Days of clients going to agencies with a business problem are gone: what3words' CMO
Days of clients going to agencies with a business problem are gone: what3words' CMO
In an exclusive interview with Storyboard18, Giles Rhys Jones shares details about the company's brand playbook, its 80/20 marketing innovation formula, the customer list that includes Mahindra, Tata Motors, TVS Motor Company, and more
Technology company what3words has converted the entire globe into 57 trillion 3mx3m squares, allocating a simple three-word address to each one. Giles Rhys Jones, chief marketing officer of what3words, who has been associated with the company since its early days, has taken it from a quirky idea to global brand.
What3words is a proprietary geocode system designed to identify any location with a resolution of about 3 meters. The system encodes geographic coordinates into three permanently fixed dictionary words and is currently used by organisations, individuals and governments in over 170 countries. The brand’s maiden commercial for India, which is conceptualised by Famous Innovations, has been making the right kind of noise for the brand.
In an exclusive interview with Storyboard18, the former adman who has worked with agencies like Ogilvy & Mather and Saatchi & Saatchi, shares what3words’ India journey (so far), market opportunities, benefits of having an in-house agency, and more.
Q. What is what3words’ India story?
India is an incredibly exciting market for us as adoption of our system continues to grow at pace.
We’ve divided the world into 3m x 3m squares and given each a unique identifier made of three random words: a what3words address. We have done this in English and in 50 other languages, including 12 South Asian languages: Hindi, Marathi, Tamil, Telugu, Bengali, Kannada, Nepali, Urdu, Gujarati, Malayalam, Punjabi, and Odia.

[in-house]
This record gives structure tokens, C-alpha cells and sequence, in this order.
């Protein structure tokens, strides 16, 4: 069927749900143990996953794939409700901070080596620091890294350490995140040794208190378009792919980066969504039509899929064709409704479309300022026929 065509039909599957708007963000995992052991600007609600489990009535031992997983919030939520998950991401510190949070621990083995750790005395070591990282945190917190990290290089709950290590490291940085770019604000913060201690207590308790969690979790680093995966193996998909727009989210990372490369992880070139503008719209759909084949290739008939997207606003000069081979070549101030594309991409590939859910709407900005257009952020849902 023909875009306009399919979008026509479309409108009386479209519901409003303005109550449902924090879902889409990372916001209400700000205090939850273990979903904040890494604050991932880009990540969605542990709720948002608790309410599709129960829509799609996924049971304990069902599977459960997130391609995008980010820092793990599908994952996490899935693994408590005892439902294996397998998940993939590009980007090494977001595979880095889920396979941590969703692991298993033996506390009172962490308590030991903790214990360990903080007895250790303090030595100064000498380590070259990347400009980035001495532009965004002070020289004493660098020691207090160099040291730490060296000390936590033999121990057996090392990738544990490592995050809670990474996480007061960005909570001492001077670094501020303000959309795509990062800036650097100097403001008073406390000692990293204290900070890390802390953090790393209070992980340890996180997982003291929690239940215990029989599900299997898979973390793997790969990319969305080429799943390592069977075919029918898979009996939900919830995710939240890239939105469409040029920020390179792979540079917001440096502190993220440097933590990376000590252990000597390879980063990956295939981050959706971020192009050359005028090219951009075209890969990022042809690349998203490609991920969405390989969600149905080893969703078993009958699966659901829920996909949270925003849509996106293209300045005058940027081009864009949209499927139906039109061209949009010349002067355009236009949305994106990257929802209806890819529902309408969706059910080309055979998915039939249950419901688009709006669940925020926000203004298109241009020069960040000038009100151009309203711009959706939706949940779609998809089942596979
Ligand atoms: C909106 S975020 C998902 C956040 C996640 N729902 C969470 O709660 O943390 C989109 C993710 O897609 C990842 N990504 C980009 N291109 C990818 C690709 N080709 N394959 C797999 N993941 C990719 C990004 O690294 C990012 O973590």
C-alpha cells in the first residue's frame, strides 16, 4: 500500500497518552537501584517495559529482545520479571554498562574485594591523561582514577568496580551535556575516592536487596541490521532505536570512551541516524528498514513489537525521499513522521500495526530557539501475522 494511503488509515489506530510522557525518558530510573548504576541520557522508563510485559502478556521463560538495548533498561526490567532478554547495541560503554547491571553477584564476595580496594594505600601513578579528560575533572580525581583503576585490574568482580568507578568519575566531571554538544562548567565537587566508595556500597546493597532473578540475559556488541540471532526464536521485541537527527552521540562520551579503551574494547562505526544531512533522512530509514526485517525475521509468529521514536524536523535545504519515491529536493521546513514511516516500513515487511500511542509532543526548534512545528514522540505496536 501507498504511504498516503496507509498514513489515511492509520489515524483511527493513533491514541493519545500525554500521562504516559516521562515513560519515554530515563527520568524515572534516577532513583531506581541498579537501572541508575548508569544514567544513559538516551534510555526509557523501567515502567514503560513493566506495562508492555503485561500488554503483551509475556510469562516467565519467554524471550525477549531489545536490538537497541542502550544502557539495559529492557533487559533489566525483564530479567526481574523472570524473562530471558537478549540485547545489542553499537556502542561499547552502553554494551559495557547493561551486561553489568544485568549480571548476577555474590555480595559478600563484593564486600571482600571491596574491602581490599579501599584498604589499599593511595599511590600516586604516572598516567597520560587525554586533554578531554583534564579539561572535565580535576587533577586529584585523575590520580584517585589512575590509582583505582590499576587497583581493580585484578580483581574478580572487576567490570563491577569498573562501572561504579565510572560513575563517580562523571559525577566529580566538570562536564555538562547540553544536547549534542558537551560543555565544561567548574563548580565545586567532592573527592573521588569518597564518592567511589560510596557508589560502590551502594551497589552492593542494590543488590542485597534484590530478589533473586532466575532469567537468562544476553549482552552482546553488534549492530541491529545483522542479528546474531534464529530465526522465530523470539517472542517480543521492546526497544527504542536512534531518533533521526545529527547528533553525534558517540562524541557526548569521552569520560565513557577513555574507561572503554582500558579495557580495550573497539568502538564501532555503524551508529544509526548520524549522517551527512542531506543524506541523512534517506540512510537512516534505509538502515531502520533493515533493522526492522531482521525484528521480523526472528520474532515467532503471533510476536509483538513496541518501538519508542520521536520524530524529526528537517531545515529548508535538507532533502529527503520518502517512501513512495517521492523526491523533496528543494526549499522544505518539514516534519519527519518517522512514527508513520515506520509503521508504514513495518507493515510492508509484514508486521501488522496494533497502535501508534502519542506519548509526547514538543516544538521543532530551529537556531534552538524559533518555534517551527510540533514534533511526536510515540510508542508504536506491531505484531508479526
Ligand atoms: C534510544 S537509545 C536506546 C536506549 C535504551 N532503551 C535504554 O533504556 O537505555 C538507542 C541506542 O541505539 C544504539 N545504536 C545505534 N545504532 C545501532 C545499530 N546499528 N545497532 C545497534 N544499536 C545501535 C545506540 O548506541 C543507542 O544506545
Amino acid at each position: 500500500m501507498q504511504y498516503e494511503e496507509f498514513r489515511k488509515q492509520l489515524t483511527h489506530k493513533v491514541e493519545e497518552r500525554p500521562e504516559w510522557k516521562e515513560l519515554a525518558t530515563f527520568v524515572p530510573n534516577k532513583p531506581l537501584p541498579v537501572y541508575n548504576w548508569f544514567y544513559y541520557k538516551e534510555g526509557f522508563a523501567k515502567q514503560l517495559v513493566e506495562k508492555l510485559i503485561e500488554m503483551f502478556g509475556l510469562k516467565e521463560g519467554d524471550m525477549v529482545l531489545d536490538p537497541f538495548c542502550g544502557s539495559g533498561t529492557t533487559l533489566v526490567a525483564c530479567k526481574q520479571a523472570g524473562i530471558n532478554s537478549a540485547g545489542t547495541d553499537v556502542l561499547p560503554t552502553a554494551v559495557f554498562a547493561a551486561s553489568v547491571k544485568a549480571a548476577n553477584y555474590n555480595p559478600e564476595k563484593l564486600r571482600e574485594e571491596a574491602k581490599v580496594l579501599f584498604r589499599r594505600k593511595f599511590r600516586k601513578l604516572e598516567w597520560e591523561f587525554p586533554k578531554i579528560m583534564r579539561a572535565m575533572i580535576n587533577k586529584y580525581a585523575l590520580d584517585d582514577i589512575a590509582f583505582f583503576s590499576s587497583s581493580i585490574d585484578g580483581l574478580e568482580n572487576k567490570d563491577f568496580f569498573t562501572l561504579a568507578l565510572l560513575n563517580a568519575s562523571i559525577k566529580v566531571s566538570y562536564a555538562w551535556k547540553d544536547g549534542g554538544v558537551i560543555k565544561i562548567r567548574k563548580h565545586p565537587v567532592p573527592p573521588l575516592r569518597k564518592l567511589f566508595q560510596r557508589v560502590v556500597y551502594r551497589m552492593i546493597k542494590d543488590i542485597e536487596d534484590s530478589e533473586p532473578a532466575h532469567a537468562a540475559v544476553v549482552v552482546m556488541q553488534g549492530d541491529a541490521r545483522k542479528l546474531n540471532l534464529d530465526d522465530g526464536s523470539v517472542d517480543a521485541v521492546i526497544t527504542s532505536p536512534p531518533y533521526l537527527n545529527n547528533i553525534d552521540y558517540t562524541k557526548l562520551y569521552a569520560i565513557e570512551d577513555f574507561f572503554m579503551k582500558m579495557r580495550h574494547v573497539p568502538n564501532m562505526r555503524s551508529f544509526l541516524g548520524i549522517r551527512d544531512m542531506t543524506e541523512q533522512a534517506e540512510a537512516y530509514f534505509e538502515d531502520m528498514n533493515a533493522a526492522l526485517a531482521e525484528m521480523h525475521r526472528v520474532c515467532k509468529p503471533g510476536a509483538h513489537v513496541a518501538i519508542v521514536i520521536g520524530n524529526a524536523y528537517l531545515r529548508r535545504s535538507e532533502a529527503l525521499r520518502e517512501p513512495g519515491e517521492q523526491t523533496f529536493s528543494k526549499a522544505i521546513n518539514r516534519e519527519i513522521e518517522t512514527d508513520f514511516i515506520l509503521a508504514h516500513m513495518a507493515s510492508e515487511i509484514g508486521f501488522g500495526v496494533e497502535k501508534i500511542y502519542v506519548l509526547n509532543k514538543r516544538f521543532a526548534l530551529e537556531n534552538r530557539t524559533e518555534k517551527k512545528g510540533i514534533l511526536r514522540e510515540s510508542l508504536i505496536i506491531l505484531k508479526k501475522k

What3words is making it easier to get deliveries, find businesses, meet friends or to navigate to places in your car. It’s helping to keep people safe, and putting people and communities on the map that were previously not.
We’ve marked our presence in India with an exciting TV commercial, to demonstrate how our technology makes addresses simply simple.
Q. Where does India stand in the company’s growth plan?
We’re on a mission to help everyone talk about everywhere and are being used by millions of people and thousands of businesses around the world every day. India is a key market for us—vast, fast moving, receptive to new technologies, and hampered by poor addressing. It’s a country that is perfect for our solution. In fact, we’ve seen a 183 percent increase in users in India over the last year, matched by equally rapid business adoption.
Q. Why did you decide to advertise now? What were the insights that led to the making of the campaign?
Our recent Brand Capital International investment allowed us to broaden our existing digital advertising to more channels and we added TV, OOH, print and radio to the mix.
We are encouraging both consumers to use our free app and business to build our code into their systems.
Everyone we spoke to talked about the complexity of explaining a long-winded address in India. Turning this into a rhyme and setting this to music in a pseudo-Bollywood style film was a uniquely Indian way of dramatising and poking fun at the problem, and introducing our solution. Our UK ad had a very different take.
Q. What will be what3words’ marketing focus going forward?
We are concentrating on helping our commercial partners communicate their adoption of what3words to their customers, using it as a competitive edge. We have seen the impact this has had for other businesses around the world; delivering increased revenue, cost savings, and increased satisfaction.
Q. How much do you plan on spending on marketing in India?
Last year we announced that we received a $10 million USD investment from Brand Capital International to support our expansion across India.
Q. What are the challenges and opportunities for what3words in this market?
Changing human behavior and challenging the status quo in any market, and any category is a challenge. The beauty of what3words is that when people who struggle with addresses, or those who are optimistic about new technology see our solution, they are instantly sold and start using it immediately.
Our mission is to become a global standard for communicating location, we want people to see our unique structure ///word.word.word on a business card, check out form, a contact page, we want them to type it into search bars, post on social media or say to a voice assistant and for it to be recognised as an address. To become an indispensable part of everyday life is a huge opportunity.